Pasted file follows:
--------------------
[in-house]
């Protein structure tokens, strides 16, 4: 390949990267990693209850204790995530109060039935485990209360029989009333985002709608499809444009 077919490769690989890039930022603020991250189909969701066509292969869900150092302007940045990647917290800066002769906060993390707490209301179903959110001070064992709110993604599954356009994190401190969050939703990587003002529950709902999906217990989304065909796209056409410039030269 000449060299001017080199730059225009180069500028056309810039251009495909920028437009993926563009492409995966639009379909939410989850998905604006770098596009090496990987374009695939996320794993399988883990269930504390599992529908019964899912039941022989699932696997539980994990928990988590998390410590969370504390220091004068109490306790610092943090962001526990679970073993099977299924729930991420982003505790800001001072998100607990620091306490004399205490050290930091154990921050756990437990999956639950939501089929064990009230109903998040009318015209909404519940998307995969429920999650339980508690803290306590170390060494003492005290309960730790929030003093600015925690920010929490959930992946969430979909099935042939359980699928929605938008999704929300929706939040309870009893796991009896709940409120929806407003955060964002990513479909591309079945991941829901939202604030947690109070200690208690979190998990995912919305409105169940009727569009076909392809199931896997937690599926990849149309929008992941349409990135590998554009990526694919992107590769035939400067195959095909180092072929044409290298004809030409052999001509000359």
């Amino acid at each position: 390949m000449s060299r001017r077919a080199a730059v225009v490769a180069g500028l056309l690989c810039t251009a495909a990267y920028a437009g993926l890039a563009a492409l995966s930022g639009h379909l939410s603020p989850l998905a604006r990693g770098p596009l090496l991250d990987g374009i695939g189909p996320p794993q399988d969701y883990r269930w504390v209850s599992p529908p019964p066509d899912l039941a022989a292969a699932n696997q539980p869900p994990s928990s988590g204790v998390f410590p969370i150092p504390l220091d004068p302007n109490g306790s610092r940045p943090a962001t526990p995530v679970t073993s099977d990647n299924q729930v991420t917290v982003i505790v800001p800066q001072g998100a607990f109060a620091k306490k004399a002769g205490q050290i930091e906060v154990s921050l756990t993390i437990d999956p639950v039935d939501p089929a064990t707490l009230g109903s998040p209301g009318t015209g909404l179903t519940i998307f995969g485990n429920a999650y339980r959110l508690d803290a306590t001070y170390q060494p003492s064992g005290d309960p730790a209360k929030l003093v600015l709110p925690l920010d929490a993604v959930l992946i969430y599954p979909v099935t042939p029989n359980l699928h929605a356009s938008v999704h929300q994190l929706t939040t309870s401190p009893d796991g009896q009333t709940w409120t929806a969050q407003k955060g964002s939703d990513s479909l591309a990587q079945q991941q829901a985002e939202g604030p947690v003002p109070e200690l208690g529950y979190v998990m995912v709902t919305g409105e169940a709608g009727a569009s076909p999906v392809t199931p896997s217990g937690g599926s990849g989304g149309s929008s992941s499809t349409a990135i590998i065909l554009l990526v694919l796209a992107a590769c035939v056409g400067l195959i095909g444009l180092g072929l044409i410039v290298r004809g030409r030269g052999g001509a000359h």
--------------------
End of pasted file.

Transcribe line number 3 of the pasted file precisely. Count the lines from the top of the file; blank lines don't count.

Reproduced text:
């Amino acid at each position: 390949m000449s060299r001017r077919a080199a730059v225009v490769a180069g500028l056309l690989c810039t251009a495909a990267y920028a437009g993926l890039a563009a492409l995966s930022g639009h379909l939410s603020p989850l998905a604006r990693g770098p596009l090496l991250d990987g374009i695939g189909p996320p794993q399988d969701y883990r269930w504390v209850s599992p529908p019964p066509d899912l039941a022989a292969a699932n696997q539980p869900p994990s928990s988590g204790v998390f410590p969370i150092p504390l220091d004068p302007n109490g306790s610092r940045p943090a962001t526990p995530v679970t073993s099977d990647n299924q729930v991420t917290v982003i505790v800001p800066q001072g998100a607990f109060a620091k306490k004399a002769g205490q050290i930091e906060v154990s921050l756990t993390i437990d999956p639950v039935d939501p089929a064990t707490l009230g109903s998040p209301g009318t015209g909404l179903t519940i998307f995969g485990n429920a999650y339980r959110l508690d803290a306590t001070y170390q060494p003492s064992g005290d309960p730790a209360k929030l003093v600015l709110p925690l920010d929490a993604v959930l992946i969430y599954p979909v099935t042939p029989n359980l699928h929605a356009s938008v999704h929300q994190l929706t939040t309870s401190p009893d796991g009896q009333t709940w409120t929806a969050q407003k955060g964002s939703d990513s479909l591309a990587q079945q991941q829901a985002e939202g604030p947690v003002p109070e200690l208690g529950y979190v998990m995912v709902t919305g409105e169940a709608g009727a569009s076909p999906v392809t199931p896997s217990g937690g599926s990849g989304g149309s929008s992941s499809t349409a990135i590998i065909l554009l990526v694919l796209a992107a590769c035939v056409g400067l195959i095909g444009l180092g072929l044409i410039v290298r004809g030409r030269g052999g001509a000359h």